ORHS student heads to national Poetry Out Loud final

Corbin Gomez is all smiles after his win at the California Poetry Out Loud contest. Photo by Brian Baer/California Arts Council 2012
Corbin Gomez is all smiles after his win at the California Poetry Out Loud contest. Photo by Brian Baer/California Arts Council 2012

Corbin Gomez, a senior at Oak Ridge in El Dorado County, took first place in the 2012 California state finals of Poetry Out Loud.

Mohammad Shehata, a senior at Clovis West High School in Fresno County, was the first runner-up and will represent California in the national finals if Gomez is unable to attend. Jonathon Bermea, a senior at Sonora High School in Tuolumne County, was the second runner-up.

The competition took place on the evening of Sunday, March 25, at the Sacramento Sheraton (Round 1), and the morning of Monday, March 26 (Rounds 2 and 3), on the state Senate floor. Video recordings of both days will be made available soon at www.calchannel.com.

“We have a very strong contender and compelling young voice to represent California in the national Poetry Out Loud finals this spring in Corbin Gomez,” said Craig Watson, director of the California Arts Council. “But all these students in the California state finals today are champions. This was my first Poetry Out Loud state finals since joining the Arts Council, and I was amazed at the level of talent in the room.”

Dana Gioia, the acclaimed poet who initiated Poetry Out Loud during his tenure as the former chair of the National Endowment for the Arts, was on hand Sunday and Monday and spoke about the importance of the program and the arts in general.

“The main reason I took (the job as NEA Chair) was that everywhere I went in the United States as a poet, someone in the audience would tell me how the arts education program had been taken out of their school,” Gioia said. “It struck me as a disaster that in this country as we enter the 21st century — a time when America is not going to compete on cheap labor but on ingenuity, on creativeness, on innovation — we have taken imagination out of the educational system and are not properly educating our kids.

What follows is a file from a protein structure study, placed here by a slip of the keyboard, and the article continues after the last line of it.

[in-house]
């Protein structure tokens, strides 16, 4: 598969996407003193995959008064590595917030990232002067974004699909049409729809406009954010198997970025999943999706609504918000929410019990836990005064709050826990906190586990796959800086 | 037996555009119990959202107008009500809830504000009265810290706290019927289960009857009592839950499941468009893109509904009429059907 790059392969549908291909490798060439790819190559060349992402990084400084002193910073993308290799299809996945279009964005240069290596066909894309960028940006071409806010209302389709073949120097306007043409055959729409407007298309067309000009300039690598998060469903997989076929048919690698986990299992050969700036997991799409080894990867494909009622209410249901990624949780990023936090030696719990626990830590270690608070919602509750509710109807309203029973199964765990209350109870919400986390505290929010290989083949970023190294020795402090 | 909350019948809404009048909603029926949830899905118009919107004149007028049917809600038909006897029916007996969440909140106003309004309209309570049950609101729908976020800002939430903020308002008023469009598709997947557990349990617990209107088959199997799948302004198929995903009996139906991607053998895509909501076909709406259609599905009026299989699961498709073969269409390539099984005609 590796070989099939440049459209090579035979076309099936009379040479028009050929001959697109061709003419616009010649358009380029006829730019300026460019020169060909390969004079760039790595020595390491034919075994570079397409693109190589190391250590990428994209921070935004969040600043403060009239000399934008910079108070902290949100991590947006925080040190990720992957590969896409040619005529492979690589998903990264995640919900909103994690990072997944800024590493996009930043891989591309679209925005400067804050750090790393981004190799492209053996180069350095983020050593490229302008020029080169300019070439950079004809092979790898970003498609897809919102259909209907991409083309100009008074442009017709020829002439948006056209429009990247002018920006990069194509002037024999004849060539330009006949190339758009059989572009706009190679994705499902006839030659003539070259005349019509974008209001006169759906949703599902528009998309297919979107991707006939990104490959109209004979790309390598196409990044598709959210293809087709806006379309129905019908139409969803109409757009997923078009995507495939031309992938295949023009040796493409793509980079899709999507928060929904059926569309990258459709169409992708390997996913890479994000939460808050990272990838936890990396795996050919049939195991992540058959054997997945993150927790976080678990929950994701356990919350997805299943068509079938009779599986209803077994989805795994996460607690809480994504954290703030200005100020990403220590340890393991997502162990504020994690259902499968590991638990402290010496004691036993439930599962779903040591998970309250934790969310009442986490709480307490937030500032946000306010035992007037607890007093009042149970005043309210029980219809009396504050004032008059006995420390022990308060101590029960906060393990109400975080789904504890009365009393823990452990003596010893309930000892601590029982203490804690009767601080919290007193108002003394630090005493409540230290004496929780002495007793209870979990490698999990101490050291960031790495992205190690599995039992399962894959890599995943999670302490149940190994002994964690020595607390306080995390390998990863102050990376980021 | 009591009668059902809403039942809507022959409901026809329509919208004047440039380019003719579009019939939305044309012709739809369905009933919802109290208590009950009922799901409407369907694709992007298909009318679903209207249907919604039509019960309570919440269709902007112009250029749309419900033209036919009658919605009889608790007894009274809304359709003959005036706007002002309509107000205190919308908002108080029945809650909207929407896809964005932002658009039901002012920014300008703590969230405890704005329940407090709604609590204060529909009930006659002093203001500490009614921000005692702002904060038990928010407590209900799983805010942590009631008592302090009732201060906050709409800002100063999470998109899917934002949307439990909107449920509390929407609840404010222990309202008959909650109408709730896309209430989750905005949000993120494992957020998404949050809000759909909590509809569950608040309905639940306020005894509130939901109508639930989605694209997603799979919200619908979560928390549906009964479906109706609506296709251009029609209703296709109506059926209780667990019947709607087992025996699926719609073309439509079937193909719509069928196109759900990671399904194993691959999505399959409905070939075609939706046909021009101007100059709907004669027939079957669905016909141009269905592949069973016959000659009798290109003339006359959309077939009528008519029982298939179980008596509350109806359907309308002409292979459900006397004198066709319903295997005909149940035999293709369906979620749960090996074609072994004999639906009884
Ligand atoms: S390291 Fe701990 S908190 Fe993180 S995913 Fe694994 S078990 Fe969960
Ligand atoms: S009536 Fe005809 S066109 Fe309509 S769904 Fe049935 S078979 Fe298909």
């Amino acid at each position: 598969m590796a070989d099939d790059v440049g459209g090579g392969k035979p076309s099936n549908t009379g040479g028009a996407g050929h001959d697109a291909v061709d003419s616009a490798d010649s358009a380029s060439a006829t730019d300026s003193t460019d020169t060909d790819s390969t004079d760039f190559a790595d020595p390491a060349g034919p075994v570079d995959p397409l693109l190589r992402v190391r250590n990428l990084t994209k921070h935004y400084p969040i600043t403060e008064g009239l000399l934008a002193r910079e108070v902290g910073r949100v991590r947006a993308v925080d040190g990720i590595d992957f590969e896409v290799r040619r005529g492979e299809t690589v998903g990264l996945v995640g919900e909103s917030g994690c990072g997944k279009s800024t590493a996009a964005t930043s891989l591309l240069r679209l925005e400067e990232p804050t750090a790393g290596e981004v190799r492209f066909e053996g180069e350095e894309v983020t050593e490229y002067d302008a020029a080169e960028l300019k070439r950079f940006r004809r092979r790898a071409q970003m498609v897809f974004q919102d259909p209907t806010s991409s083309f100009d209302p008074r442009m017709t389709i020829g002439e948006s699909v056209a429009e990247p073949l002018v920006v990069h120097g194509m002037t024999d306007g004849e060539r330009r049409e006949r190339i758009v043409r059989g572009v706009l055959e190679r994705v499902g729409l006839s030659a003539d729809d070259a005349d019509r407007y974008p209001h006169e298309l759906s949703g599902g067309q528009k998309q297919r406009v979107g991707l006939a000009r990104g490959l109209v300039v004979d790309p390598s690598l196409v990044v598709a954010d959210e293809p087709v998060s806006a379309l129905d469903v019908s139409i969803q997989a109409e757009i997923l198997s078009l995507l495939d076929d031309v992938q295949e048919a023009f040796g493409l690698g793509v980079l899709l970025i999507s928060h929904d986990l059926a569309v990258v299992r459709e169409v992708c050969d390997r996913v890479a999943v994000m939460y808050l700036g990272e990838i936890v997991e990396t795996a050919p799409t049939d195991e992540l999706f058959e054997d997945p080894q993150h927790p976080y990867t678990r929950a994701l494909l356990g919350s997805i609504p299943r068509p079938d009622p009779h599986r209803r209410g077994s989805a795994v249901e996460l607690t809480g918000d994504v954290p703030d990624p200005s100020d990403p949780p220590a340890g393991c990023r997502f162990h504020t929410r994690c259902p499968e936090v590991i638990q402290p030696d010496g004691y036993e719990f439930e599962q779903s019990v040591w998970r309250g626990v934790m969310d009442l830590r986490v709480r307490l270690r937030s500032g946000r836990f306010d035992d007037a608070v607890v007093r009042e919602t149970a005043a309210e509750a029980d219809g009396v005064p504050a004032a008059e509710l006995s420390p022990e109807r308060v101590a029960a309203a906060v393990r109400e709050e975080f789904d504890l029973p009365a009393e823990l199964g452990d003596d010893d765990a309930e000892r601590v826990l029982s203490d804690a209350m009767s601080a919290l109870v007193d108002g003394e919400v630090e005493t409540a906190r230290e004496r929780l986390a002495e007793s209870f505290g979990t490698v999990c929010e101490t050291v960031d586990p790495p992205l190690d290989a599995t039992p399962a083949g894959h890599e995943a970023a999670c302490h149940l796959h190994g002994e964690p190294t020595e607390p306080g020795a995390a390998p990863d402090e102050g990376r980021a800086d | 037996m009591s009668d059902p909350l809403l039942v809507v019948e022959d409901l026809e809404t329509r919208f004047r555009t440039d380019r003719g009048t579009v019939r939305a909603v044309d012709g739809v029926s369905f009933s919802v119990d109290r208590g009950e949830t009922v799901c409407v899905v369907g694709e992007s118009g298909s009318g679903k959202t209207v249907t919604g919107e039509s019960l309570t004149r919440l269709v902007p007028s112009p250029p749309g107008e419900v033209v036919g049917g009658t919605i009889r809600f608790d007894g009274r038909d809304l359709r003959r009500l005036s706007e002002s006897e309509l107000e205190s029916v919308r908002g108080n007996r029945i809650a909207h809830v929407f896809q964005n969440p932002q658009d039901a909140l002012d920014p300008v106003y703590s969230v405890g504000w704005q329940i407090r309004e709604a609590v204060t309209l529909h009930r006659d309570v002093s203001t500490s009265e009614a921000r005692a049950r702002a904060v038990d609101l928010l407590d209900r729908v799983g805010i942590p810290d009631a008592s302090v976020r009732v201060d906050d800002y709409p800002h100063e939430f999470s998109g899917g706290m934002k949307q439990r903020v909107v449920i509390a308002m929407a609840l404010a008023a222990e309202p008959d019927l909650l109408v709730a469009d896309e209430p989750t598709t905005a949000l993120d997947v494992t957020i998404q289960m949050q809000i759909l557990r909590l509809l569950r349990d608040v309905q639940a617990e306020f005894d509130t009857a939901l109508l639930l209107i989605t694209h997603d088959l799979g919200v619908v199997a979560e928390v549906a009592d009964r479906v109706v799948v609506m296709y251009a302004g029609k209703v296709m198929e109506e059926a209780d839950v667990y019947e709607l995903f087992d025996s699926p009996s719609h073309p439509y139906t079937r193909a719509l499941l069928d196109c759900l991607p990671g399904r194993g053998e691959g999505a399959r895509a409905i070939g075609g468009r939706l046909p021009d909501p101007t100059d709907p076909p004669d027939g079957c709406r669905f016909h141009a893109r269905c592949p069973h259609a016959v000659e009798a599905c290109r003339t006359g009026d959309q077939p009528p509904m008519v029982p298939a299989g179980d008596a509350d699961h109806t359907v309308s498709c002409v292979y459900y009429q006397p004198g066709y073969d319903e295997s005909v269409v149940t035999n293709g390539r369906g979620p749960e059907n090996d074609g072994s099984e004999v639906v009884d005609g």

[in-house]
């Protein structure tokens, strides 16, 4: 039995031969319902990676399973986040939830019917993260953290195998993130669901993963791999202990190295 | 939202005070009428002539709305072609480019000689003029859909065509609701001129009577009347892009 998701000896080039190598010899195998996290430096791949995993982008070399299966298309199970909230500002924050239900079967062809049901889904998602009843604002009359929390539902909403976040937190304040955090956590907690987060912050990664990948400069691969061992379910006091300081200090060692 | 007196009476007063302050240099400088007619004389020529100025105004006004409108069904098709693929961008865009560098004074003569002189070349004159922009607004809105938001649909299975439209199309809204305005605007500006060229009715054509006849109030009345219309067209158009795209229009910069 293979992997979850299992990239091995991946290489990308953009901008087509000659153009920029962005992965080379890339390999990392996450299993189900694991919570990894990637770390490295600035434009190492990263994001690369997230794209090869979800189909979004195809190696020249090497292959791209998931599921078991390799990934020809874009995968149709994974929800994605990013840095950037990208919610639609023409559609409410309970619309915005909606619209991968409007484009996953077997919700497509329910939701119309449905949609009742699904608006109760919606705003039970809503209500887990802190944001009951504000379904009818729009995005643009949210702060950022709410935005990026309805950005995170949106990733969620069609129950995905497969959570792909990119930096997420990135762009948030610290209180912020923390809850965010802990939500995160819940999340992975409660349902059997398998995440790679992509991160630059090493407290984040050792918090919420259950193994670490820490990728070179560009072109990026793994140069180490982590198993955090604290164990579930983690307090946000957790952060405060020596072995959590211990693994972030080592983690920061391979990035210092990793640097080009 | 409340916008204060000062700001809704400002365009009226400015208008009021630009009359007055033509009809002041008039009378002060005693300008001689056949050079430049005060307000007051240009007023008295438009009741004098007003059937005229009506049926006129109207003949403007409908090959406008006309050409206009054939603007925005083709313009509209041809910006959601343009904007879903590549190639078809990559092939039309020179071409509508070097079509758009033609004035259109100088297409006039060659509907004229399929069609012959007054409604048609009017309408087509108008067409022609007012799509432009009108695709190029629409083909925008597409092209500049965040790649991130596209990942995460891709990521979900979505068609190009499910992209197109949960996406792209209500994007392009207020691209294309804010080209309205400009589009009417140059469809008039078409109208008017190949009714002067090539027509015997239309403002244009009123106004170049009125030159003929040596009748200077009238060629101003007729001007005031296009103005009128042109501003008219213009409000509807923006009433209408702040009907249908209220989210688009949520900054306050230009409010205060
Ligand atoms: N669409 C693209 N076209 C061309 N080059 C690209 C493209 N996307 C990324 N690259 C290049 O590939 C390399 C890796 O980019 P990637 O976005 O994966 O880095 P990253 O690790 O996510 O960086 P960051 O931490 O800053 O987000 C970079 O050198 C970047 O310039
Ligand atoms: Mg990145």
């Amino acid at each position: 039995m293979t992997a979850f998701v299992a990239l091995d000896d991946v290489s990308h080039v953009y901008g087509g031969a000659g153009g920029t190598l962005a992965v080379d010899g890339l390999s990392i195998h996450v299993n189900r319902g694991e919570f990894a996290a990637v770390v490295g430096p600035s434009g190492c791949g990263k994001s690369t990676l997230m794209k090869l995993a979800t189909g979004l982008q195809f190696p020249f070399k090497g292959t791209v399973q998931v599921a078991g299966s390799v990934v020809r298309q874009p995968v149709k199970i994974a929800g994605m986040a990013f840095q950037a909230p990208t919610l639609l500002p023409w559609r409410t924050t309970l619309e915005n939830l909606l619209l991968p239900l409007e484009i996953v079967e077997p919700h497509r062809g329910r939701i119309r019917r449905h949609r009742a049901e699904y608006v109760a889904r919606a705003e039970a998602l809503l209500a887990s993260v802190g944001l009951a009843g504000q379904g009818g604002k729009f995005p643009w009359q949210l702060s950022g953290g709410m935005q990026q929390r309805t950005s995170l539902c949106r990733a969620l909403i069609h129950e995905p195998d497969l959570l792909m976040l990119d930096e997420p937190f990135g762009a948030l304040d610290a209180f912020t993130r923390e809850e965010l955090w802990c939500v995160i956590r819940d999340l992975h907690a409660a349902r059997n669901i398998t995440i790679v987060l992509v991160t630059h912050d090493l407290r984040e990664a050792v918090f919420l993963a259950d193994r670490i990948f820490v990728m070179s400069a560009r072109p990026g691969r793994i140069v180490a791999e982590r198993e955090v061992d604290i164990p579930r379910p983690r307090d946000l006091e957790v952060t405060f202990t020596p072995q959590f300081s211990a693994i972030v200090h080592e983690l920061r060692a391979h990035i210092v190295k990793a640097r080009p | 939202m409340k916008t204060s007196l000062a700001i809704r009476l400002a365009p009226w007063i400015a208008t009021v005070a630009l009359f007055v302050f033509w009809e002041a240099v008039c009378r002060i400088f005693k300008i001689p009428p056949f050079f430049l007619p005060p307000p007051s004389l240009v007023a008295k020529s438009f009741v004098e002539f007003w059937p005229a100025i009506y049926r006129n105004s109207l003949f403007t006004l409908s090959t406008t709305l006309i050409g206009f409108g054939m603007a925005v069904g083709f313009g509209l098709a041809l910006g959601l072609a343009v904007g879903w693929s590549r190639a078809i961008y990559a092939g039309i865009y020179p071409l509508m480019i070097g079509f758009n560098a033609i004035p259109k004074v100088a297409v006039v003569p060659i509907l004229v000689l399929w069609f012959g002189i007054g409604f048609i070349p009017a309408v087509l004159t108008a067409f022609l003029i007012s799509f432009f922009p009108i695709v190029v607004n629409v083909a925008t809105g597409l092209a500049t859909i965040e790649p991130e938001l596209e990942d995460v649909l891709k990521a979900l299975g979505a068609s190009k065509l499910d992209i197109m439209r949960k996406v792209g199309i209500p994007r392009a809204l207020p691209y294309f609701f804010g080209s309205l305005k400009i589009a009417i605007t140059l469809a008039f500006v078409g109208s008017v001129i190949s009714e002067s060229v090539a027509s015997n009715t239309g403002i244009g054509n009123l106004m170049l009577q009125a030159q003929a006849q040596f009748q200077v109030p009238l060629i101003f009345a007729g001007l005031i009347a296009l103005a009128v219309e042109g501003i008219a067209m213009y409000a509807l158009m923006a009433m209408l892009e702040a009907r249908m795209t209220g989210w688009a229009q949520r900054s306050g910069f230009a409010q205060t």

“The purpose of arts education is not to produce artists,” continued Gioia. “It is to produce complete human beings.”

This year marks the seventh time the California Arts Council has produced the annual competition — the largest of its kind in the nation, with more than 40,000 students in approximately 33 California counties participating. The program encourages high school students to learn about poetry through memorization, performance, and competition. The California state finals is the culminating competition between county winners who have shown their merit in the classroom, school, district, and county (a pyramid competition structure similar to the spelling bee).

“Poetry Out Loud facilitates the ability of an ordinary person like me to experience something truly extraordinary through the art of poetry recitation,” said Gomez.

Gomez, as the California Poetry Out Loud champion, receives $200 from the National Endowment for the Arts. He will go on to compete in Washington, D.C., in April and his school will receive $500 for books. Shehata, as the runner-up, receives $100 from the NEA, and $200 for books at his school.

The state’s Poetry Out Loud program, sponsored by the Target Corporation, is directed by the California Arts Council,and was initiated by the NEA and the Poetry Foundation. Local arts agencies and school districts conduct the program on the county level.

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Posted by on Mar 29 2012.
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